Material is the most important aspect of research in all engineering domains which give us an understanding of the real physical structure of various products and objects that we come across in our daily life. The behaviour of these various products in their service life is very important to analyse as it might not be desirable to have a product fail at the most unexpected time. In order to quantify these behaviour of material, various properties have been described in detail in Chap. 1 which is determined by running few material tests. The procedure for carrying out these tests, feasibility of these test to be able to run for different materials and the behaviour of the part to be tested are some of the aspects which have been explained in detail in this chapter. Material tests have been detailed in two major branches namely, destructible and non destructible tests. Few other fracture surface behaviour in ductile and brittle material upon application of loads higher than their fracture strength and responses for plastic deformation in the form of heat generation and build up of residual stresses are described in this chapter.
Kaushik Kumar, Hridayjit Kalita, Divya Zindani, J. Paulo Davim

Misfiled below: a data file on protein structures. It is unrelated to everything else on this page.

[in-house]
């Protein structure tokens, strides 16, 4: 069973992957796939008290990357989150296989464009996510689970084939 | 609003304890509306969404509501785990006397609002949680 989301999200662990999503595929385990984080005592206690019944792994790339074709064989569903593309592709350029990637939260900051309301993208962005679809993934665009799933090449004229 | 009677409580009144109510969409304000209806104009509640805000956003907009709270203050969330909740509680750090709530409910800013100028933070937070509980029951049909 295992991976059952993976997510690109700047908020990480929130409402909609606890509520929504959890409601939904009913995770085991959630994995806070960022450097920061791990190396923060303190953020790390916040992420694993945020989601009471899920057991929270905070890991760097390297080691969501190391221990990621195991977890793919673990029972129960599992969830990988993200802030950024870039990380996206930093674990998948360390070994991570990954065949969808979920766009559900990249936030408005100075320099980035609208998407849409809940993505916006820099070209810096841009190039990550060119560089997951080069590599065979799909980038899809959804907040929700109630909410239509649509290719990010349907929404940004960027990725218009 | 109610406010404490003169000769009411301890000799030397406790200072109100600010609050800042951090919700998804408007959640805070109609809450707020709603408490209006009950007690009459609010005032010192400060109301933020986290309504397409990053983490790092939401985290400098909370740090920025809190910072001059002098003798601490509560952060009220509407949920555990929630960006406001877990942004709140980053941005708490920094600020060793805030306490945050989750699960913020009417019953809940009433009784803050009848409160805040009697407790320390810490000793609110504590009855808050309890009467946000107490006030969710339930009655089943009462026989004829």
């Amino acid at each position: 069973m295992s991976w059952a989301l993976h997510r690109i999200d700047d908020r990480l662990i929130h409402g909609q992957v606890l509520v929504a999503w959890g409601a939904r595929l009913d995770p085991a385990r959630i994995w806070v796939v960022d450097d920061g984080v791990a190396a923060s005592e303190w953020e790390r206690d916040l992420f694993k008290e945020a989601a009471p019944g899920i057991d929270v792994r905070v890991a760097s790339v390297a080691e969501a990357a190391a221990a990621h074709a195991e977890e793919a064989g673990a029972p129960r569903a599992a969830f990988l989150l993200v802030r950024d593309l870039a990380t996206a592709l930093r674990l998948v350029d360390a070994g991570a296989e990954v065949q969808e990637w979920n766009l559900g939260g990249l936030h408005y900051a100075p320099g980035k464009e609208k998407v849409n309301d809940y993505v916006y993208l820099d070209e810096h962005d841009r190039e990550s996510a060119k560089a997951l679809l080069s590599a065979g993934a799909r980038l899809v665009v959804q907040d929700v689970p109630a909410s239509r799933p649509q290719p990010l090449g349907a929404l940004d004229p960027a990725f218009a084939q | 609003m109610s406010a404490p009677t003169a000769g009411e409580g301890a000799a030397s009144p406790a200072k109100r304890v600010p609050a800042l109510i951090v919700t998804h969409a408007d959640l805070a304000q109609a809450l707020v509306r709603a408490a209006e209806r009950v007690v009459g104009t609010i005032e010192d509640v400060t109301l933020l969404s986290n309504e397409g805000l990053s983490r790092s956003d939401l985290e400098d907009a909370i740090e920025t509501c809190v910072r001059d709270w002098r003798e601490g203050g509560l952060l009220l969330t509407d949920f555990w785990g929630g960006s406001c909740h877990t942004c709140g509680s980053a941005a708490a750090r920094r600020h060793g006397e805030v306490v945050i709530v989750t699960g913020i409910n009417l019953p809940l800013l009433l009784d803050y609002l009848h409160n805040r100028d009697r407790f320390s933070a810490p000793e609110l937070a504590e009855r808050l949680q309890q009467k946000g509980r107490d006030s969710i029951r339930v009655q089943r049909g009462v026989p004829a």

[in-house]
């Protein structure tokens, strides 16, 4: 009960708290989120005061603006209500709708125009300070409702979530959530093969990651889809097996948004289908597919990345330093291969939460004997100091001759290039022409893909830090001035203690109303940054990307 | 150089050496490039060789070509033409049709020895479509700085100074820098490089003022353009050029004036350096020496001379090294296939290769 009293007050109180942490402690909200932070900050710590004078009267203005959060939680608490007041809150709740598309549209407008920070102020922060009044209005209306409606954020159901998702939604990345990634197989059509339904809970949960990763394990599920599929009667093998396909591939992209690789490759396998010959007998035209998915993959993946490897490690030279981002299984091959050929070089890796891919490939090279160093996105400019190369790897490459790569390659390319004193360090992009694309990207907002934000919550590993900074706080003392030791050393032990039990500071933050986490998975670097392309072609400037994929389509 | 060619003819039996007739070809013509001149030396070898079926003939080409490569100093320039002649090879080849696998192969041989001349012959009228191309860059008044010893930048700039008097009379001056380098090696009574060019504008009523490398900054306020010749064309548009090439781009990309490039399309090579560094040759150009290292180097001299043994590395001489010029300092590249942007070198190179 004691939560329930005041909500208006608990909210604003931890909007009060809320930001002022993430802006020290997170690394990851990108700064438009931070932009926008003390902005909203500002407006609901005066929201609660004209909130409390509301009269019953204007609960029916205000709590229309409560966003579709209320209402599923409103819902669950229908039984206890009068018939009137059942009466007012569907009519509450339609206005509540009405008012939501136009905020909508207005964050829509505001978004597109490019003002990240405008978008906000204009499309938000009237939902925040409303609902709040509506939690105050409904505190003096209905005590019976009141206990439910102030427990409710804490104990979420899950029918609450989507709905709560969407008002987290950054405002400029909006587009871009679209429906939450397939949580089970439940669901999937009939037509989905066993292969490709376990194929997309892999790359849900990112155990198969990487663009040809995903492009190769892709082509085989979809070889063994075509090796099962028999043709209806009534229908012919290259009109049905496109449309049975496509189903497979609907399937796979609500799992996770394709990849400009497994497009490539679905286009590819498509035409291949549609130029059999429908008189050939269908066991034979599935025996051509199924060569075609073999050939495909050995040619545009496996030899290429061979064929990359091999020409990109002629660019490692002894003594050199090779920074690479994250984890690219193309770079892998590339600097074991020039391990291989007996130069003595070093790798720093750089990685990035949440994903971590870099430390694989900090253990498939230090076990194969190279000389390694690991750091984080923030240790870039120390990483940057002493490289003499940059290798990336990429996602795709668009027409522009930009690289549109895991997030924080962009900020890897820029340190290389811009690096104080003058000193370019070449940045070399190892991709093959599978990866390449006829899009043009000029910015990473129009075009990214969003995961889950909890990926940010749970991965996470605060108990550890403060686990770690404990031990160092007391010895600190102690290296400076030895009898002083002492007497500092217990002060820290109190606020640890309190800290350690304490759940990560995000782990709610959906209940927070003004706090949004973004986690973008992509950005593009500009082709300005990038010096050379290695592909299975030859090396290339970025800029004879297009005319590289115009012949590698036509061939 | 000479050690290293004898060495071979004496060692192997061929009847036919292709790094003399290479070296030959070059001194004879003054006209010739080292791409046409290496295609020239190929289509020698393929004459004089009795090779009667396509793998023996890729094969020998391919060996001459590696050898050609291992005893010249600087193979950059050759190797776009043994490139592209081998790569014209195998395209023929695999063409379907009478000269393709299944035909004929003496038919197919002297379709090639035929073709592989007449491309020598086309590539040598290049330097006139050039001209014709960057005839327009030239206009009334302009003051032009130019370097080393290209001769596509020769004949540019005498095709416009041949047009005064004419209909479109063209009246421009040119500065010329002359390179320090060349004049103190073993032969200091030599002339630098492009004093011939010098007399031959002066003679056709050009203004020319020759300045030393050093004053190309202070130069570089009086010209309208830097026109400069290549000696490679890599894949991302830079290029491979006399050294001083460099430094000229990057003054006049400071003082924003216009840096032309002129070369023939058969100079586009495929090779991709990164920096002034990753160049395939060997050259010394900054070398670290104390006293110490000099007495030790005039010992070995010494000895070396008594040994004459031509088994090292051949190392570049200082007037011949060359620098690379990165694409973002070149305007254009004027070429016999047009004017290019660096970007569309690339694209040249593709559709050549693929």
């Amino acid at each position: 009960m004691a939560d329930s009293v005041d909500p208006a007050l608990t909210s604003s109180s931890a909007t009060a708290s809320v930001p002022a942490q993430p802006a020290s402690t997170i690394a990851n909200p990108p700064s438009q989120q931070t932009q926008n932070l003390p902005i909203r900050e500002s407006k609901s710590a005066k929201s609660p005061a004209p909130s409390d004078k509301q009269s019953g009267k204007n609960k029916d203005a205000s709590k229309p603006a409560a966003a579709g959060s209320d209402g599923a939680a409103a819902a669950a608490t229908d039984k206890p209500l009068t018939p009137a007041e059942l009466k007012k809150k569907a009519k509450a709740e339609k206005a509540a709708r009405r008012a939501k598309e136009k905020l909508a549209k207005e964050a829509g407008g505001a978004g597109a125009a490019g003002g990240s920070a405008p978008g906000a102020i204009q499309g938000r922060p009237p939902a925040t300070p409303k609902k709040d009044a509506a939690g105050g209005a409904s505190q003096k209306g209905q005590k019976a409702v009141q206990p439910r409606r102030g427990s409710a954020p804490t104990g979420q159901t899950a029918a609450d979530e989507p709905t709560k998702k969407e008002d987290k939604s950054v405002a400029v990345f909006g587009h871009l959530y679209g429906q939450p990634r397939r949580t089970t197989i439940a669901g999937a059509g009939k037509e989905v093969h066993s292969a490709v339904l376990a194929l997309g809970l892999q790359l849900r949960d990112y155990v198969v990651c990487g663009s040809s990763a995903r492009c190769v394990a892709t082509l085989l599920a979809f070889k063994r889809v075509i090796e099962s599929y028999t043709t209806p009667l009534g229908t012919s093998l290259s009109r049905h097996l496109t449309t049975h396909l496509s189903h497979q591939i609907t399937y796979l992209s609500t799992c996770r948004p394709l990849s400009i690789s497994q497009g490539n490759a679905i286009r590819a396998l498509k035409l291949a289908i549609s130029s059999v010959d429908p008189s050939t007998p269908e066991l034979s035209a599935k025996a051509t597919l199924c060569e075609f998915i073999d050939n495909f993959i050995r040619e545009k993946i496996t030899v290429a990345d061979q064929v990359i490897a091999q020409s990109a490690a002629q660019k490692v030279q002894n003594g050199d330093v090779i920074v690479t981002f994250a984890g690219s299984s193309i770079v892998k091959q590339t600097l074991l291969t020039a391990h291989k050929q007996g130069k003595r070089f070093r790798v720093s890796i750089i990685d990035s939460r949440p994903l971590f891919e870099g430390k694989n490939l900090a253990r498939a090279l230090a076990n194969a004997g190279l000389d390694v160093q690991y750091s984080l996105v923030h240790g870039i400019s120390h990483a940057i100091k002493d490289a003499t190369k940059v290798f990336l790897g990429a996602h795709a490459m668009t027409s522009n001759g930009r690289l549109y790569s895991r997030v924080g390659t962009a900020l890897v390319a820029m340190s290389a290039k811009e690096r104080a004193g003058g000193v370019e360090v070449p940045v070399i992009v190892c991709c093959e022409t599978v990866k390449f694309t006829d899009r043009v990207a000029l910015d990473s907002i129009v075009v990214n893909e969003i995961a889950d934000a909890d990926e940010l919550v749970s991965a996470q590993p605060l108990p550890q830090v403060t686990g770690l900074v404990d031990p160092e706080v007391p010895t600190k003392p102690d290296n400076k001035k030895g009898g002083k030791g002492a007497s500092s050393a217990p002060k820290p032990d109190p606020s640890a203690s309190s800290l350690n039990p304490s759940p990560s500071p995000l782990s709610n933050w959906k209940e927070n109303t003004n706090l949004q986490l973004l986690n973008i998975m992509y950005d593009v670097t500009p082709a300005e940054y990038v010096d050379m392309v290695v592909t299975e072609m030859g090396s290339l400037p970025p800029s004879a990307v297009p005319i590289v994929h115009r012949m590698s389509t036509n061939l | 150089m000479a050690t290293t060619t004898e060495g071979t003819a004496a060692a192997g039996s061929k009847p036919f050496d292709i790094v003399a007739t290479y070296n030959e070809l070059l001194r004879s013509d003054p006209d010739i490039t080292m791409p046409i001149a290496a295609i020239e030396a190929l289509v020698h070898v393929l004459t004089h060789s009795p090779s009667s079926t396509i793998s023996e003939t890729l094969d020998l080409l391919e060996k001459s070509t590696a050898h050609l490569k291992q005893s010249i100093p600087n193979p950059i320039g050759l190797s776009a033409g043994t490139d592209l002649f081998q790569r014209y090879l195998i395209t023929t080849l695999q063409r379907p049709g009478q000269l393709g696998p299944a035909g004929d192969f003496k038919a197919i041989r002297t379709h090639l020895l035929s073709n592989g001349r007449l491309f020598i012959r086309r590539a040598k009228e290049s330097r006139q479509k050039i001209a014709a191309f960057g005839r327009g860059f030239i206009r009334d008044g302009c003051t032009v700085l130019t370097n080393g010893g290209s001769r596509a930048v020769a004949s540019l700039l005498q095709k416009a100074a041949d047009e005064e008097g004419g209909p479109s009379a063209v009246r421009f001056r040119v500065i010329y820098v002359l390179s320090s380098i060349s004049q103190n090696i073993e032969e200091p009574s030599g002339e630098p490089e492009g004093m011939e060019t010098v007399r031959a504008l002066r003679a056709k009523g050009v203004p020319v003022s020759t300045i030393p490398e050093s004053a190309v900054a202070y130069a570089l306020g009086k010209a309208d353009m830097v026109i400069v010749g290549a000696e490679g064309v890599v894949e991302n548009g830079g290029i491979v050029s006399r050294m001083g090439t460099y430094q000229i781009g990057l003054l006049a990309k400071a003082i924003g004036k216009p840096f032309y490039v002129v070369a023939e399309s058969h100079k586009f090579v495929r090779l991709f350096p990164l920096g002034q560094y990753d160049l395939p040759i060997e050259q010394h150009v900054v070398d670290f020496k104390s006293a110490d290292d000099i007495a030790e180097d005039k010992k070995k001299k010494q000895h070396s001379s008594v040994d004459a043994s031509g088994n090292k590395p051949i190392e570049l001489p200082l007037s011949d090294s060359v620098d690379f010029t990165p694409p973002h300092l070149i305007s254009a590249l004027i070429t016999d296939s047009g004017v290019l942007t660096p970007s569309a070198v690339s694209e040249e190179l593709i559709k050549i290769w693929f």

Conventional Manufacturing

Frontmatter

Chapter 3. Casting

Abstract
Casting is the most widely used manufacturing process which involves melting of metal ores, scrap metals, carbonaceous material, alloying elements, fluxes and other additives in hot furnaces from where the liquid metal is collected by the ladle to be poured over the pouring basin, delivering the molten metal into the mould cavity. After pouring, the metal solidifies slowly inside the mould cavity. The solidification starts with the material phenomenon called nucleation which triggers growth of solid particles (transformation of liquid metal into solid crystals with release of energy) into fine/coarse grains possessing individual boundaries. During this solidification phase, all metals tend to shrink in their volume but which vary with different metals and alloys. This solidification phenomenon governs the design of various components of casting such as riser and gating system and also influences the dimensions of the mould cavity required for a particular metal cast. Allowances are provided on the patterns itself which are copies of the final cast. Moulding sand is prepared, the properties of which affects the quality of the final casting and that is dependent on different proportion of combinations of ingredients such as clay content, moisture content, carbon additives, etc. In this chapter, the basic understanding of the casting process, operations and design involved in the sand mould casting process, various metal mould casting processes and few other commonly used casting processes are described in detail.